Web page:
The Senate President

It will eventually be a numbers game for contenders seeking the senate presidency via multi-partisan alliances that are, at best, temporary and unwieldy.

THIRD IN LINE. Senate President Juan Ponce Enrile (Philippine Center for Investigative Journalism)

The Senate was once dubbed as a training ground for the Presidency; thus, the significance of the esteemed position of Senate President is not lost on the 24-member Senate, who distinctly eye the post that is third in line in the presidential succession.

Senators simply cannot get enough of elections since even as early as last week there have been talks on who will be the next Senate President.

Incumbent Senate President Juan Ponce Enrile, 86, has announced his retirement from the said position.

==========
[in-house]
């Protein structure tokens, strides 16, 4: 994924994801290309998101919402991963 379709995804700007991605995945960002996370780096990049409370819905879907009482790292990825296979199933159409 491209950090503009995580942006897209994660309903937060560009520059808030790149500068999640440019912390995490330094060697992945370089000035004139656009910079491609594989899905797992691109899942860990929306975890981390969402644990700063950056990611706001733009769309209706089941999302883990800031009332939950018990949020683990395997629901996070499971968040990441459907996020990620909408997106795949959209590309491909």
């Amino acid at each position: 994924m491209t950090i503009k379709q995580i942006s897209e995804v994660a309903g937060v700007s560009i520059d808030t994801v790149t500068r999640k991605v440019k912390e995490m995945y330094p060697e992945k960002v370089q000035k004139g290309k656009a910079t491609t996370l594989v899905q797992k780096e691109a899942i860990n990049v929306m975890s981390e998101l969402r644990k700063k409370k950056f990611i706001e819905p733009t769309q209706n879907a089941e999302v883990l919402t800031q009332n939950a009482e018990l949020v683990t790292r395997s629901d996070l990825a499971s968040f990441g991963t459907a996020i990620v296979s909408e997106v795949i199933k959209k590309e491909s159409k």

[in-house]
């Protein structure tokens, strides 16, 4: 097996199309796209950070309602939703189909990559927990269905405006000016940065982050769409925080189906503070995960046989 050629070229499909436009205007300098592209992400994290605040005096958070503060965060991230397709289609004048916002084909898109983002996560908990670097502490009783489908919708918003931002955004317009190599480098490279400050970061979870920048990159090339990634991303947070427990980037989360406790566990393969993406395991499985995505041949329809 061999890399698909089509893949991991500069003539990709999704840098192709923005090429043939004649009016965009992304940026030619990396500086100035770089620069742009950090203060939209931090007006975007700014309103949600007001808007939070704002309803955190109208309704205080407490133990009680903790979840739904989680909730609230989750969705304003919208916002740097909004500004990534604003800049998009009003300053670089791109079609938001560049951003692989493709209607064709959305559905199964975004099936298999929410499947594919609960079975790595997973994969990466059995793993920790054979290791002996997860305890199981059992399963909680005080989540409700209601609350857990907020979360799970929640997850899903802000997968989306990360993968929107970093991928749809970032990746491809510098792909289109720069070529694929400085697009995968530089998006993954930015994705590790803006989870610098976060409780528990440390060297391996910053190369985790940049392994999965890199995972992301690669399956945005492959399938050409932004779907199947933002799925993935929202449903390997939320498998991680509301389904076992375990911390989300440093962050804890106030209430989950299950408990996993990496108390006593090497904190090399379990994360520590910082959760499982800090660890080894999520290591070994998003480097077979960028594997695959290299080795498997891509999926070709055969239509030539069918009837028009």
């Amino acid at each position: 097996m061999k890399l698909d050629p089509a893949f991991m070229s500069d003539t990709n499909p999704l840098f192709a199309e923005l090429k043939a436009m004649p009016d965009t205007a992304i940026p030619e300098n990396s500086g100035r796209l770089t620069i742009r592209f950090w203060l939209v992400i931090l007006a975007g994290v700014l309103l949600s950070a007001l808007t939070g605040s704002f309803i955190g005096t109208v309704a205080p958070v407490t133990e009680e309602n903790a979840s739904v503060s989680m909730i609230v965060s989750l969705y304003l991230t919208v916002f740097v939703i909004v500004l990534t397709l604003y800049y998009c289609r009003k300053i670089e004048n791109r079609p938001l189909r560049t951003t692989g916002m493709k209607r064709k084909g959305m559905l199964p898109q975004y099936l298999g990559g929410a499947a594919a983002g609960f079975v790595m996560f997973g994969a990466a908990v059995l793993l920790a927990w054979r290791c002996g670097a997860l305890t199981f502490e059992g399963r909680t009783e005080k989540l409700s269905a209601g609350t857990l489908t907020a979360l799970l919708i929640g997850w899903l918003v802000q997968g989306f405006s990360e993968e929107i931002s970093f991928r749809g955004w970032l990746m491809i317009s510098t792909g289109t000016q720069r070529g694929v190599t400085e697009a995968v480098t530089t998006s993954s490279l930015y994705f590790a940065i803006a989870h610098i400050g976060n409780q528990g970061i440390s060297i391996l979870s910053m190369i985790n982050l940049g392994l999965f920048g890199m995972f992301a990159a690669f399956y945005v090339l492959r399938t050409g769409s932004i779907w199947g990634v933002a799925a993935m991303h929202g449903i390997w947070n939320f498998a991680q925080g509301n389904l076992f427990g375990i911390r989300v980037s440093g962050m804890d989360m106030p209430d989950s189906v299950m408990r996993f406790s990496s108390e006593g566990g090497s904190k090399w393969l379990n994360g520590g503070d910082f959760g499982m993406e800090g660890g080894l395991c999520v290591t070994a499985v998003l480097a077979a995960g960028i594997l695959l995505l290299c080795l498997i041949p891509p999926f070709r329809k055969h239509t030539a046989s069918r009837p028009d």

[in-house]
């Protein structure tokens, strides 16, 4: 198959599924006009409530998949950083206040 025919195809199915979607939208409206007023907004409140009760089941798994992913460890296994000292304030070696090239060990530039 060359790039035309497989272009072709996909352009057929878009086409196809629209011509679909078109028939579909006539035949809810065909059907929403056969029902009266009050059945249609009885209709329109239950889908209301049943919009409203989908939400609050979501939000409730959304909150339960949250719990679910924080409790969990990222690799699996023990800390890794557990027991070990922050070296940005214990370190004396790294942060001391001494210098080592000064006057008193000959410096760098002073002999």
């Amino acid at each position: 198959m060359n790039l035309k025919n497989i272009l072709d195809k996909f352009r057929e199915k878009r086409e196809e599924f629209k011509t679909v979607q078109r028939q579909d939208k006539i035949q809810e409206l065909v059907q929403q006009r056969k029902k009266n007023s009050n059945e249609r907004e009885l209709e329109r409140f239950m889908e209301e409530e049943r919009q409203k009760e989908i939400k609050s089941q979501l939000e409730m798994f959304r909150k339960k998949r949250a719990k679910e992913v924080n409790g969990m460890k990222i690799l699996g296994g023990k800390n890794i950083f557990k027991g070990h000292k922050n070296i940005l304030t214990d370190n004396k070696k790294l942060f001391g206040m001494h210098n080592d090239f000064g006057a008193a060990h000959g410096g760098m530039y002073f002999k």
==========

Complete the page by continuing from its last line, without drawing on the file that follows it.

The rules are simple: to lead the congress’s upper chamber, a senator must have at least 13 votes, a simple majority.

However, getting those 13 votes will prove to be a lot tougher now since there will only be 22 senators left after Sen. Benigno “Noynoy” Aquino III vacates his seat when he is expected to assume the presidency in June (Aquino is currently the presidential frontrunner in the official national election canvassing).

In addition to Aquino’s expected departure, the seat held by Alfredo Lim remains vacant. Lim, elected Senator in 2004, was voted Manila City mayor in 2007.

It will eventually be a numbers game for contenders seeking the senate presidency via multi-partisan alliances that are, at best, temporary and unwieldy.

Author: Franz Jonathan G. de la Fuente (TNP)

Unwell--Matchbox Twenty ought to credit me.